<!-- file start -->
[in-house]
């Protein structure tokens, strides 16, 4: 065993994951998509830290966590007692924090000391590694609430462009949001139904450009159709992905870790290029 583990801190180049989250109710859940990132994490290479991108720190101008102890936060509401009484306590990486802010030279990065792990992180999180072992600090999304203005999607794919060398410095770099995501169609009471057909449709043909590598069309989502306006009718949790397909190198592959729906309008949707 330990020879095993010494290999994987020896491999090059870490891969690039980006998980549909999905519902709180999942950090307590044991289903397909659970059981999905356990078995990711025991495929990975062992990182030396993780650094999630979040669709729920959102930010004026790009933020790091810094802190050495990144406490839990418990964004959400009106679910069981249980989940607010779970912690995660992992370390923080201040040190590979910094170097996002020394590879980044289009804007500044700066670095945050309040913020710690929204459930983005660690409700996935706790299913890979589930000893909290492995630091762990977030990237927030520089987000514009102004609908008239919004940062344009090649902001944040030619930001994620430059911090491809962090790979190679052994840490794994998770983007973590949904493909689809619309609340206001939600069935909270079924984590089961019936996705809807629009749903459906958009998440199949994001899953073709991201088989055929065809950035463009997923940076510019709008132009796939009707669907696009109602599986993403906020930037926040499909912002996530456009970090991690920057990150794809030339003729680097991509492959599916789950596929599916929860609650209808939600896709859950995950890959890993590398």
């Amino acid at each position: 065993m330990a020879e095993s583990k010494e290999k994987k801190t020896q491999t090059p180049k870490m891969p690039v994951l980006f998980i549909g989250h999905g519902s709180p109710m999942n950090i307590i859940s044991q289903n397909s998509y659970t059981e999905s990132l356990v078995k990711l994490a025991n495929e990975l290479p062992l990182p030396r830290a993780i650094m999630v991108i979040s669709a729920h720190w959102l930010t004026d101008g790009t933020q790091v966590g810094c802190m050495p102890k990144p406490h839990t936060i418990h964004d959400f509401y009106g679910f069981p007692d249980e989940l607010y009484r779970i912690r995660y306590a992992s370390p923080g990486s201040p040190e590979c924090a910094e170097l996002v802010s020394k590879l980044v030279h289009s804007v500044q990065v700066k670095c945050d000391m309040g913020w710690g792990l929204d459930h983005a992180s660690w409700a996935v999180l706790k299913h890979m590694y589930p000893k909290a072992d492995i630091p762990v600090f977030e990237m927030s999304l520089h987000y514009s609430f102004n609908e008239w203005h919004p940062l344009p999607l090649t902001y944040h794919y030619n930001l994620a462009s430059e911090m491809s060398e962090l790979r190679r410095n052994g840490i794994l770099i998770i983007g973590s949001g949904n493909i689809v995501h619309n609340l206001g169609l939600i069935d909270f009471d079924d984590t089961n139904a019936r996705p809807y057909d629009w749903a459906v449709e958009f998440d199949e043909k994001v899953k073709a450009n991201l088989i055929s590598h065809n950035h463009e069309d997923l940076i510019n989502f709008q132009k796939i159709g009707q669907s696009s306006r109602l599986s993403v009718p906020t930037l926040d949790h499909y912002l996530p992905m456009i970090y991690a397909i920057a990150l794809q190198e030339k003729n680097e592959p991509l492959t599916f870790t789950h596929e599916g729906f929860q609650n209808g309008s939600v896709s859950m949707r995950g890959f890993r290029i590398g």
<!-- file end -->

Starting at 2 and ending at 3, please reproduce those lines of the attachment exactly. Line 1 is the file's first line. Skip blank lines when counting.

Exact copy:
């Protein structure tokens, strides 16, 4: 065993994951998509830290966590007692924090000391590694609430462009949001139904450009159709992905870790290029 583990801190180049989250109710859940990132994490290479991108720190101008102890936060509401009484306590990486802010030279990065792990992180999180072992600090999304203005999607794919060398410095770099995501169609009471057909449709043909590598069309989502306006009718949790397909190198592959729906309008949707 330990020879095993010494290999994987020896491999090059870490891969690039980006998980549909999905519902709180999942950090307590044991289903397909659970059981999905356990078995990711025991495929990975062992990182030396993780650094999630979040669709729920959102930010004026790009933020790091810094802190050495990144406490839990418990964004959400009106679910069981249980989940607010779970912690995660992992370390923080201040040190590979910094170097996002020394590879980044289009804007500044700066670095945050309040913020710690929204459930983005660690409700996935706790299913890979589930000893909290492995630091762990977030990237927030520089987000514009102004609908008239919004940062344009090649902001944040030619930001994620430059911090491809962090790979190679052994840490794994998770983007973590949904493909689809619309609340206001939600069935909270079924984590089961019936996705809807629009749903459906958009998440199949994001899953073709991201088989055929065809950035463009997923940076510019709008132009796939009707669907696009109602599986993403906020930037926040499909912002996530456009970090991690920057990150794809030339003729680097991509492959599916789950596929599916929860609650209808939600896709859950995950890959890993590398």
């Amino acid at each position: 065993m330990a020879e095993s583990k010494e290999k994987k801190t020896q491999t090059p180049k870490m891969p690039v994951l980006f998980i549909g989250h999905g519902s709180p109710m999942n950090i307590i859940s044991q289903n397909s998509y659970t059981e999905s990132l356990v078995k990711l994490a025991n495929e990975l290479p062992l990182p030396r830290a993780i650094m999630v991108i979040s669709a729920h720190w959102l930010t004026d101008g790009t933020q790091v966590g810094c802190m050495p102890k990144p406490h839990t936060i418990h964004d959400f509401y009106g679910f069981p007692d249980e989940l607010y009484r779970i912690r995660y306590a992992s370390p923080g990486s201040p040190e590979c924090a910094e170097l996002v802010s020394k590879l980044v030279h289009s804007v500044q990065v700066k670095c945050d000391m309040g913020w710690g792990l929204d459930h983005a992180s660690w409700a996935v999180l706790k299913h890979m590694y589930p000893k909290a072992d492995i630091p762990v600090f977030e990237m927030s999304l520089h987000y514009s609430f102004n609908e008239w203005h919004p940062l344009p999607l090649t902001y944040h794919y030619n930001l994620a462009s430059e911090m491809s060398e962090l790979r190679r410095n052994g840490i794994l770099i998770i983007g973590s949001g949904n493909i689809v995501h619309n609340l206001g169609l939600i069935d909270f009471d079924d984590t089961n139904a019936r996705p809807y057909d629009w749903a459906v449709e958009f998440d199949e043909k994001v899953k073709a450009n991201l088989i055929s590598h065809n950035h463009e069309d997923l940076i510019n989502f709008q132009k796939i159709g009707q669907s696009s306006r109602l599986s993403v009718p906020t930037l926040d949790h499909y912002l996530p992905m456009i970090y991690a397909i920057a990150l794809q190198e030339k003729n680097e592959p991509l492959t599916f870790t789950h596929e599916g729906f929860q609650n209808g309008s939600v896709s859950m949707r995950g890959f890993r290029i590398g």